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    Teaching Young Riders By Ashleigh Sanderson

    ArticleTuesday 09 July 2019
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    Getting outside in the fresh air, walking, moving, playing sport is the of the first steps in ensuring health

    Are child riders safe with you?  Have you done you Child Safeguarding course, and you are absolutely 100% on the same track, to keep your pupils safe?  How would you deal with grey areas?

    Part of my reason for being here in the UK this summer has been to update my British Horse Society registration.  And, one of the things that I had to do, was a Child Safeguarding Workshop. It took a bit of doing to book one, all the available dates seemed to clash with things I had on, or be many, many miles away.  Finally, I found one run by UK coaching that wasn’t far away and on a date that could work.

    I trundled along to a nearby community football ground and expected an extremely dull, dry three hours.  What I got, was rather surprising. Yes, it was a very difficult subject – who wants to sit and talk about the various ways in which children are being abused and need protecting from?

    There were a couple of things that impressed me immediately – there were 11 of us there, seated at 3 tables and once our lecturer had introduced himself , he asked us to spend a few minutes chatting to each other, what sport we were involved in, our role in the sport, why we were there, what child guarding meant to us.  I was at a table with a schoolteacher who lives in at a boarding school where he teaches rowing, a trustee on a rugby league board and a teenager who is on the first rung of the football coaching ladder. The first thing that impressed me by this lecturer? As we had all come into the room, he had asked our names, and every time he would talk to one of us, answer a question, comment on something we had said, he would call us by name.  Respect, he said, is vital in any form of coaching, and remembering someone’s name is the first sign of respect. Something I do believe in firmly. By the time we had all chatted around our tables about who we were and what we coached, he was on it, knew exactly why we were all there.

    There followed a series of general talks revolving around his power point slides and discussion within our groups at the tables.  And each time, he was bouncing around between listening to what we were saying and writing key points down on his flipchart. What did good coaching mean to us?  What were we looking for in a good coach and a good student? And anything that he thought particularly important, once noted on his flipchart, he brought up for discussion.  Being friendly and approachable to the children, but not being their friend. Being approachable, but still being a teacher. The line between discipline, respect while still encouraging children to have fun, since fun is the main reason kids do sport.

    We carefully control our horses weight, but is it up to instructors to advise about a pupil's weight too?

    He then came out with 15 slips of paper for each table, and in our groups we had to put them on a sliding scale from reasonable / acceptable, through to totally inappropriate.  These were statements that ranged from “Parents leave a 12 year boy home alone, playing video games, while they go out for dinner”, through to “A learner sends you a friend request on social media, and asks to meet privately, away from the school / club”.  Some we immediately said were totally not acceptable, others, we negotiated on, saying we’d need more information. The thing that brought up the biggest question in my mind? “A trainer tells a learner that they are fat and need to go on a diet to undertake this sport”.     Around the room, some of coaches said absolutely not – children should be encouraged to play sport and having a coach telling them that they need to be on diet is going to humiliate them, upset them and discourage them from coming to sport, which is exactly the thing that they need to be doing to lose the weight.  Others said the issue must be addressed as in some sports such as boxing, kicking boxing, martial arts and wrestling, where there are weight categories. And, children who are very overweight or unhealthy would be more prone to injury. My take on it? It becomes an equine welfare issue, having riders who are too heavy for their horses, especially unbalanced beginners.  So – you have an overweight child coming to you on their own pony. How do you tackle the issue? Do you bluntly say to the child that the pony cannot carry them? Or chat to the parents? Talk about rider fitness? Or close your eyes on the issue of the pony’s welfare? I wouldn’t have thought of it in a safeguarding / emotional abusive way, but how do you weigh the pony’s welfare and the child’s?  What are your thoughts?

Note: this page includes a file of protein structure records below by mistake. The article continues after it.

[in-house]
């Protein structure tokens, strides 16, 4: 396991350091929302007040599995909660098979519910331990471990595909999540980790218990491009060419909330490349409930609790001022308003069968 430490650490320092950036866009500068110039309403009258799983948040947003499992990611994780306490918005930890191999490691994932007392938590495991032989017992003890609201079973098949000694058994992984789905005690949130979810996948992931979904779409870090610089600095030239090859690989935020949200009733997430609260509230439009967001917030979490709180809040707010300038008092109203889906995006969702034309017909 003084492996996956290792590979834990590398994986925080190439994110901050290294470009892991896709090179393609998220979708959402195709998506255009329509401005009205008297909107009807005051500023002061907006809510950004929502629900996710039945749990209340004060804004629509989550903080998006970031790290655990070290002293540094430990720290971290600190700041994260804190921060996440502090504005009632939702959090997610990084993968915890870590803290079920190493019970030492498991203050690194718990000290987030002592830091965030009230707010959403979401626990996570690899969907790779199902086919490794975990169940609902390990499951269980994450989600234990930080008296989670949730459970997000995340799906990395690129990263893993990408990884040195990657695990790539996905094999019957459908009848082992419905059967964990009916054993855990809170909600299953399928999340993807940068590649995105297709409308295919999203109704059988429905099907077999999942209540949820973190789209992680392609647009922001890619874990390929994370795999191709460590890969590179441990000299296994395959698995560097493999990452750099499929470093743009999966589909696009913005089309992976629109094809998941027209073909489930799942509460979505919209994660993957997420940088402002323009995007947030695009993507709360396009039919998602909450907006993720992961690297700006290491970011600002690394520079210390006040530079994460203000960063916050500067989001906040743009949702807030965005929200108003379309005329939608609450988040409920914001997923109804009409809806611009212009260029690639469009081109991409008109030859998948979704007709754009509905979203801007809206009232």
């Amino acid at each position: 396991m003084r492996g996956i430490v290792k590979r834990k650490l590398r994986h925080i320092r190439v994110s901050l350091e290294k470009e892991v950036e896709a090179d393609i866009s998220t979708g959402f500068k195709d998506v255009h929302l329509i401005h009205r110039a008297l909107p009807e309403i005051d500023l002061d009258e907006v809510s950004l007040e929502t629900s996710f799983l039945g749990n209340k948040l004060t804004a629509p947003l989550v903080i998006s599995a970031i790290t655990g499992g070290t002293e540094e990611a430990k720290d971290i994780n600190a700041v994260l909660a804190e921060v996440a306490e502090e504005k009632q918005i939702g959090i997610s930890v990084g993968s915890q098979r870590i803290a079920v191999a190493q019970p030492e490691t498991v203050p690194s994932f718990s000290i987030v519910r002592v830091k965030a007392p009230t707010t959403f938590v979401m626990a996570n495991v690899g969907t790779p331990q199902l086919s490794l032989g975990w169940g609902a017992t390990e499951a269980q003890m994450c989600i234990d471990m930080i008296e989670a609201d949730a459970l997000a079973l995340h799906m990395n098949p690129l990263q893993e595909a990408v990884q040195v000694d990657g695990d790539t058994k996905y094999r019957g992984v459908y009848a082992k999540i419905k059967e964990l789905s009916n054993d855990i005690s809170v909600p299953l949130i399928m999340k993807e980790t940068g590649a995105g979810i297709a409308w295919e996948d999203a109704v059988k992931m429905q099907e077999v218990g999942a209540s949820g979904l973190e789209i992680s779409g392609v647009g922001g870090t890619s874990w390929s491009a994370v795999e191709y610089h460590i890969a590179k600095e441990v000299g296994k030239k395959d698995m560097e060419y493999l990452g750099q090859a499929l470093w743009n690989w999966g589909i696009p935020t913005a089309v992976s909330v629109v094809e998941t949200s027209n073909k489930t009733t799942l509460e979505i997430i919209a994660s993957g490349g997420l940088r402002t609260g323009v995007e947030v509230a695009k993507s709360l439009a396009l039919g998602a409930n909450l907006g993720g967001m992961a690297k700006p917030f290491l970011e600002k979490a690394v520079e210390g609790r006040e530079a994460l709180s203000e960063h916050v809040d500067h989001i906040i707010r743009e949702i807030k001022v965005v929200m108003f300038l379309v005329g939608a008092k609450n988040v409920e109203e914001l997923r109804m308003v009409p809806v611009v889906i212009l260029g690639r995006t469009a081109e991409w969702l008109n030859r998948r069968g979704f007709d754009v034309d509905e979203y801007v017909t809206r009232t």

Author Bio

    Ashleigh Sanderson is a riding coach who travels internationally full time.  Part coach, part nomad, part thrill seeker, always looking for new ways to explain the principles of ethical, logical and horse friendly riding and horse care.  Her website is www.kudaguru.com, coming from the Malay and Indonesian languages and so reflecting the amount of time she spends in Asia.  Kuda meaning horse, and guru meaning teacher. Although initially this was a nickname given by the local staff, she has turned the meaning around a little, thinking of it as, “Your horse is your teacher, I just translate”.

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